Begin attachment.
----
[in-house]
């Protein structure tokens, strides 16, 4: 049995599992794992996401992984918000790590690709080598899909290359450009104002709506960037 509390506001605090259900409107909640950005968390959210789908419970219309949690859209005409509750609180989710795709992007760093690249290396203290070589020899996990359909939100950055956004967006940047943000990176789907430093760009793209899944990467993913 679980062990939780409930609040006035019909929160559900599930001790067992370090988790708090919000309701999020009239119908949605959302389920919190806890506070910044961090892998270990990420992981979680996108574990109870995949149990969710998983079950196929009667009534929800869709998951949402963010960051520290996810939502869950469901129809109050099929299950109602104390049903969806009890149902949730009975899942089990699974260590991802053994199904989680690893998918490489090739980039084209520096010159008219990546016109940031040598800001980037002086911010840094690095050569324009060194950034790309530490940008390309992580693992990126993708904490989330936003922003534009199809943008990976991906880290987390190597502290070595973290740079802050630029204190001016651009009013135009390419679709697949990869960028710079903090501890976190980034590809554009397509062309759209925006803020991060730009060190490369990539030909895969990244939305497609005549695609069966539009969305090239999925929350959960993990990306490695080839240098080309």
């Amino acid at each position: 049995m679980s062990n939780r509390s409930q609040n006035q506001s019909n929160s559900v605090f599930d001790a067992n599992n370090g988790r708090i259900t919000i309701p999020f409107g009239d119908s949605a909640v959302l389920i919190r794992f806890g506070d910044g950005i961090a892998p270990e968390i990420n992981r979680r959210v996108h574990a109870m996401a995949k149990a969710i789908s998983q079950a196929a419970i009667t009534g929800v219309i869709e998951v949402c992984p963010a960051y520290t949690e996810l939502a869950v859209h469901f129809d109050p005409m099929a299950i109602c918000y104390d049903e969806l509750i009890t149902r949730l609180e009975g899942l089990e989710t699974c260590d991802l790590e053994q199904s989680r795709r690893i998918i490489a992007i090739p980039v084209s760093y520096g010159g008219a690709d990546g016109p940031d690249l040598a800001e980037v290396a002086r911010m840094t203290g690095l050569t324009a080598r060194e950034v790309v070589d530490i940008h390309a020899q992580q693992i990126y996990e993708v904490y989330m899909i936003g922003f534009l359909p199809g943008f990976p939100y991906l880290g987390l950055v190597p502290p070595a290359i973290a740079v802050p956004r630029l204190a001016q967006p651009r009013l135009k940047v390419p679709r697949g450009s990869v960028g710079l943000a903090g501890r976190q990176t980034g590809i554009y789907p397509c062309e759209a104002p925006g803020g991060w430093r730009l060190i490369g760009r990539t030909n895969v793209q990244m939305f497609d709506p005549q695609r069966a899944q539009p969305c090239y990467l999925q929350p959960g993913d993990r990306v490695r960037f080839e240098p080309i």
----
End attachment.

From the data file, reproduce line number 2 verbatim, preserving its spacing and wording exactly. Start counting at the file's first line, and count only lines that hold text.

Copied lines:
């Protein structure tokens, strides 16, 4: 049995599992794992996401992984918000790590690709080598899909290359450009104002709506960037 509390506001605090259900409107909640950005968390959210789908419970219309949690859209005409509750609180989710795709992007760093690249290396203290070589020899996990359909939100950055956004967006940047943000990176789907430093760009793209899944990467993913 679980062990939780409930609040006035019909929160559900599930001790067992370090988790708090919000309701999020009239119908949605959302389920919190806890506070910044961090892998270990990420992981979680996108574990109870995949149990969710998983079950196929009667009534929800869709998951949402963010960051520290996810939502869950469901129809109050099929299950109602104390049903969806009890149902949730009975899942089990699974260590991802053994199904989680690893998918490489090739980039084209520096010159008219990546016109940031040598800001980037002086911010840094690095050569324009060194950034790309530490940008390309992580693992990126993708904490989330936003922003534009199809943008990976991906880290987390190597502290070595973290740079802050630029204190001016651009009013135009390419679709697949990869960028710079903090501890976190980034590809554009397509062309759209925006803020991060730009060190490369990539030909895969990244939305497609005549695609069966539009969305090239999925929350959960993990990306490695080839240098080309």